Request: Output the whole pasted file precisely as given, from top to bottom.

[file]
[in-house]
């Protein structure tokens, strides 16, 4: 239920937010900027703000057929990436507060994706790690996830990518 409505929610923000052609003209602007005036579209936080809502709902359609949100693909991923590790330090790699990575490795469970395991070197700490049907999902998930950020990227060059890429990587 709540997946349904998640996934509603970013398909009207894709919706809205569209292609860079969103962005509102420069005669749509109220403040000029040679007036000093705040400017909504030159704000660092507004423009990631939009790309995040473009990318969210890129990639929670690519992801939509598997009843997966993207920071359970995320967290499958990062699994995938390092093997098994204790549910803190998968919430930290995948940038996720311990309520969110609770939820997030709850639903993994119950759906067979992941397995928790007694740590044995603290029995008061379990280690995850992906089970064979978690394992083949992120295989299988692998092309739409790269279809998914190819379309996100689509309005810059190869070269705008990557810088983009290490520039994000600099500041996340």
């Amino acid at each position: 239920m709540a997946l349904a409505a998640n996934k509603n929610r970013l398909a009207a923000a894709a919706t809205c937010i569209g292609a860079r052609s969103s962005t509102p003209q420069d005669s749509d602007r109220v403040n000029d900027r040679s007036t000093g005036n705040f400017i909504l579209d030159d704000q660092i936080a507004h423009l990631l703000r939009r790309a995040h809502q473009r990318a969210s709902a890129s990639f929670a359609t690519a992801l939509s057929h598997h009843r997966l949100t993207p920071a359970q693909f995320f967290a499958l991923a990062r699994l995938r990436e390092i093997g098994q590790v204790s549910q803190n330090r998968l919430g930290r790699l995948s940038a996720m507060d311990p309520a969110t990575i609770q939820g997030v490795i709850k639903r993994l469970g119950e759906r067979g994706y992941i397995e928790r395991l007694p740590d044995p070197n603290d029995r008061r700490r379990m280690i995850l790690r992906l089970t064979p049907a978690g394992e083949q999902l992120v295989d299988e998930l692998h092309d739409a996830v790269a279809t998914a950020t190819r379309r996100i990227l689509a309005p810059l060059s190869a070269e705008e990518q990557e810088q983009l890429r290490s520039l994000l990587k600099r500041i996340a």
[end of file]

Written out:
[in-house]
């Protein structure tokens, strides 16, 4: 239920937010900027703000057929990436507060994706790690996830990518 409505929610923000052609003209602007005036579209936080809502709902359609949100693909991923590790330090790699990575490795469970395991070197700490049907999902998930950020990227060059890429990587 709540997946349904998640996934509603970013398909009207894709919706809205569209292609860079969103962005509102420069005669749509109220403040000029040679007036000093705040400017909504030159704000660092507004423009990631939009790309995040473009990318969210890129990639929670690519992801939509598997009843997966993207920071359970995320967290499958990062699994995938390092093997098994204790549910803190998968919430930290995948940038996720311990309520969110609770939820997030709850639903993994119950759906067979992941397995928790007694740590044995603290029995008061379990280690995850992906089970064979978690394992083949992120295989299988692998092309739409790269279809998914190819379309996100689509309005810059190869070269705008990557810088983009290490520039994000600099500041996340």
């Amino acid at each position: 239920m709540a997946l349904a409505a998640n996934k509603n929610r970013l398909a009207a923000a894709a919706t809205c937010i569209g292609a860079r052609s969103s962005t509102p003209q420069d005669s749509d602007r109220v403040n000029d900027r040679s007036t000093g005036n705040f400017i909504l579209d030159d704000q660092i936080a507004h423009l990631l703000r939009r790309a995040h809502q473009r990318a969210s709902a890129s990639f929670a359609t690519a992801l939509s057929h598997h009843r997966l949100t993207p920071a359970q693909f995320f967290a499958l991923a990062r699994l995938r990436e390092i093997g098994q590790v204790s549910q803190n330090r998968l919430g930290r790699l995948s940038a996720m507060d311990p309520a969110t990575i609770q939820g997030v490795i709850k639903r993994l469970g119950e759906r067979g994706y992941i397995e928790r395991l007694p740590d044995p070197n603290d029995r008061r700490r379990m280690i995850l790690r992906l089970t064979p049907a978690g394992e083949q999902l992120v295989d299988e998930l692998h092309d739409a996830v790269a279809t998914a950020t190819r379309r996100i990227l689509a309005p810059l060059s190869a070269e705008e990518q990557e810088q983009l890429r290490s520039l994000l990587k600099r500041i996340a």